I spent the rest of the day flipping through my favorite novels and old issues of The New Yorker, pausing to write down words that inspired me, and then watching certain parts of films I loved, freezing the frame to investigate, when there was a book, or, even better, a bookcase in the background of the scene—all in a hopeful attempt to tap into the internal well of my own words. Time to write. As evening fell, I uncapped a new black pen from my shoulder bag and brought the tip to the smooth, yellowish surface of a fresh page in my Moleskine notebook. But twenty minutes passed, and the page was still unblemished, except for the thickening freckle of ink from the bleeding tip of my motionless pen. I picked up my notebook, brought it close to my face, and rapidly flipped through it, fanning myself with its sweet-smelling paper. I paced around the living room, went out to the balcony to stare at the sea and then back into the kitchen, where I filled a kettle with water for some tea and set it over the blue flame. I sat back down at the living-room table. OK—now it’s really time to write.
— Isn’t It Pretty To Think So? (page 130)
“I don’t do well with people. Rather than enjoy someone’s company, I spend my time thinking about why that person chooses to say what he says or do what he does. I never add anything to a relationship because I don’t see the point, when I’m so confused about everything—you know, like, if nothing means anything why should I do anything or care about anything or talk to anyone … ? You see that? I also feel that I’ve been tricked and duped my entire life. I really just want to know if I’ll ever be able to tell the difference between real and fake.”
“How do you mean?”
“Well, if someone said, ‘I really want to climb this tree,’ I’d have no idea if he or she likes the idea of climbing the tree or hates the idea of climbing the tree, and I’d probably sit around for hours and wonder which one it is.”
“You’re a young boy. Your age?”
She pulled her hands away from mine, removed the cigarette from her lips, flicked away the ash, and then took a final puff before smashing the butt into the ashtray on her desk.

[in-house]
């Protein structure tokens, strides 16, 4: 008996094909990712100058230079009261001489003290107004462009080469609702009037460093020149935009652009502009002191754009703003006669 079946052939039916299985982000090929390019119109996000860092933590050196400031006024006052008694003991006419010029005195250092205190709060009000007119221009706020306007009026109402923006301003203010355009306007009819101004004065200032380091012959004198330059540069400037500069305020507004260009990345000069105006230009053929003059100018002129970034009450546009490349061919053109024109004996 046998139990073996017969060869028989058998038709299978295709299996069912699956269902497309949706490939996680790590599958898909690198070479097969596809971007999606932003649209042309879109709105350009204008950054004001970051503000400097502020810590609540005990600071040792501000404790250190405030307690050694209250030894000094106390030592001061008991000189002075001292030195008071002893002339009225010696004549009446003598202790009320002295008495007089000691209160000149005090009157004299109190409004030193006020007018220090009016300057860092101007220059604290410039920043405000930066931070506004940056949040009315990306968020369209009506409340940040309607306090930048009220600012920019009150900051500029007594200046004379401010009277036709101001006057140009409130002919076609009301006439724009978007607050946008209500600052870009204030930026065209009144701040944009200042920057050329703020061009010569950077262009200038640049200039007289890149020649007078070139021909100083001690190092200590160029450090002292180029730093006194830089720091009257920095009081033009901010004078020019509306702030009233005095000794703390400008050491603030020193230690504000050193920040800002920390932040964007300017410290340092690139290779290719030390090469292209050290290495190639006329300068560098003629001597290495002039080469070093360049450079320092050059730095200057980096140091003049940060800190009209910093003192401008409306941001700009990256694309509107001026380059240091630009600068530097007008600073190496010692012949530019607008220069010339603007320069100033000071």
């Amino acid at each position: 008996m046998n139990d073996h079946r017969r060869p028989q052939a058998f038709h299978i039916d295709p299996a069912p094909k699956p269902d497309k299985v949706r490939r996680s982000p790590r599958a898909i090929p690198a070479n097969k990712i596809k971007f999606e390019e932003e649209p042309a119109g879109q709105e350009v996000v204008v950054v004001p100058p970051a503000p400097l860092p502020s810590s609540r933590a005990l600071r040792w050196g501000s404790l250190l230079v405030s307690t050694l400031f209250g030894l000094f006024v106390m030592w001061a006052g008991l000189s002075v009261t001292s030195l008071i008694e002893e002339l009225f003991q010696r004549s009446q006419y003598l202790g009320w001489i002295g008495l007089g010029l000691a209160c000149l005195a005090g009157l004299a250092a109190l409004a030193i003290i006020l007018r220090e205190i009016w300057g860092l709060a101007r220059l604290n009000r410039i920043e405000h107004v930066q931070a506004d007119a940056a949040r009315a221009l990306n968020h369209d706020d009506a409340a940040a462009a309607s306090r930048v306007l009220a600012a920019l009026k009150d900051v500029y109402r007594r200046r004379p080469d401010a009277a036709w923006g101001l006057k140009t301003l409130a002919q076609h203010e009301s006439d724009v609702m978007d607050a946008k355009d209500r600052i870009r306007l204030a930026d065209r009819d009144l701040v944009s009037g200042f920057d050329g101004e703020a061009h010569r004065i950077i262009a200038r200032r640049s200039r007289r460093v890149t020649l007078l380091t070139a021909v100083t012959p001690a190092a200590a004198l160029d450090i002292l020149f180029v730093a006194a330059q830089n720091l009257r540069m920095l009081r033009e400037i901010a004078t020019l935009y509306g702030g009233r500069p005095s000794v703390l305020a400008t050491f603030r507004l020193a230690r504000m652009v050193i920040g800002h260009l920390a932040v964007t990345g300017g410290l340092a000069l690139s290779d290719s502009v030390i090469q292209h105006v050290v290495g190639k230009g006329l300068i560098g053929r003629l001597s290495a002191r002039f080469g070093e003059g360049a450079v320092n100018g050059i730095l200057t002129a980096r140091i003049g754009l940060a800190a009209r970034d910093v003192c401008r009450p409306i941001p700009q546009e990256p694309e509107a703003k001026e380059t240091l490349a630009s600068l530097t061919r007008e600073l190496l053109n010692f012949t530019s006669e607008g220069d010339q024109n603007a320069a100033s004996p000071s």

“OK … so let me tell you what I know. I know that you think my business is phony. I know that you just came here to talk with me because you have no one else. Perhaps you’ve suffered some recent losses and you’re incapable of processing your angst. But … let me tell you what I also know. You’ll be faced with some decisions in the very near future. The choices you make in these specific cases have the capacity to result in extremely divergent life trajectories, much more so than any choices you’ve ever made before. I still see an energy in your eyes, feel a warmth in your blood, but it’s very important for you to understand that, when faced with these decisions, you should not seek darkness. You’re very naive and fragile, because you act as if you don’t believe in anything, as if you don’t care to believe in anything, but, really, all you want is to believe in something with all of your heart. This is a problematic combination. I should tell you that the only way to fit in well with people is to truly love people. And the only way to truly love people is to continue to immerse yourself in social environments where, contrary to what you hope for, you’ll find that people are never what you want them to be. It is at this point of acceptance, if you’re still willing, that you’ll be able to start loving people. And let me enlighten you about something—you must know, for your benefit, that it doesn’t really matter in the end if a person says she wants to climb a tree and doesn’t mean she wants to climb a tree. That’s all I can tell you today.”
— Isn’t It Pretty To Think So? (page 144)